Nuts & Seeds: Nutrient-dense foods high in protein, fiber, and healthy fats, like the plant-based Omega-3 ALA (Alpha-Linolenic Acid), as well as essential vitamins and minerals . When looking to incorporate nuts and seeds into your diet, aim for unroasted, to limit added fat from oils, and unsalted. Some good nuts and seeds to incorporate include walnuts, almonds, hazelnuts, sunflower seeds, chia seeds, and flaxseed.
Beans & Legumes: Plant-based protein sources that provide fiber and polyphenols, as well as essential nutrients like Magnesium, Phosphorous, and Iron . Not to be confusing, beans are a type of legume, but not all legumes are beans (peas, for example). The most nutrient-dense options include lentils, kidney beans, black beans, garbanzo beans (chickpeas), and peas.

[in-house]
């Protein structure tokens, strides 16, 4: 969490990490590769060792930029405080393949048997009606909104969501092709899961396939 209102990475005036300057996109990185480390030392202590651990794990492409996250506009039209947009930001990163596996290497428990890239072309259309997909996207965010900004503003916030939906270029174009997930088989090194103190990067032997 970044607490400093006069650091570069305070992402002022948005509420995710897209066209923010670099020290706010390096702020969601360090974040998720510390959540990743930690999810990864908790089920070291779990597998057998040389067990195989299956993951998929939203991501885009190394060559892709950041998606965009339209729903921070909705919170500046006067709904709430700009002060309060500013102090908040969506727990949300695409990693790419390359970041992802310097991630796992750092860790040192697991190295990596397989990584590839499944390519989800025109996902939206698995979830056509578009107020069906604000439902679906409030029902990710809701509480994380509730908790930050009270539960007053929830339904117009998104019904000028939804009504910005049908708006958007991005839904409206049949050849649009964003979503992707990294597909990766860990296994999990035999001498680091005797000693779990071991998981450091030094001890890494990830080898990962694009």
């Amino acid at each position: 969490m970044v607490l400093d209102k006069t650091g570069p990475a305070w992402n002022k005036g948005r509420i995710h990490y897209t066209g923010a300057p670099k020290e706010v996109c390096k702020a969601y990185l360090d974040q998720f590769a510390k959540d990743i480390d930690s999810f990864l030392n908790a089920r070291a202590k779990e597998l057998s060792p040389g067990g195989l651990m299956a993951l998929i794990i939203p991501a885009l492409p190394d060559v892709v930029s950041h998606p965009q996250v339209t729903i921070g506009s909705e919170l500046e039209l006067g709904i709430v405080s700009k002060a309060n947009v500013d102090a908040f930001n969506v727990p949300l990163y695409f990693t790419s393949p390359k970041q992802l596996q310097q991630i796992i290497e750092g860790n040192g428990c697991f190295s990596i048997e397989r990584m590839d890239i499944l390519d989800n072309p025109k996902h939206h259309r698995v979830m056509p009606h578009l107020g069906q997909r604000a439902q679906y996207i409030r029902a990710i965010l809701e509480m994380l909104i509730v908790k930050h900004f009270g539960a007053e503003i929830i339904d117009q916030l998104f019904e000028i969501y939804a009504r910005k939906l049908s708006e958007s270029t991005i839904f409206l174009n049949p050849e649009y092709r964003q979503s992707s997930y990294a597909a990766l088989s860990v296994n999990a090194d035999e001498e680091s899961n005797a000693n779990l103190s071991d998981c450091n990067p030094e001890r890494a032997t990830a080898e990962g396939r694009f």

Cruciferous vegetables: Think broccoli, cauliflower, and Brussels sprouts. These veggies are part of the cabbage family and are loaded with polyphenols, vitamins, minerals and dietary fiber, both soluble and insoluble fiber. Insoluble fiber is more difficult to digest by your gut microbiota, but it helps get things moving through your digestive tract .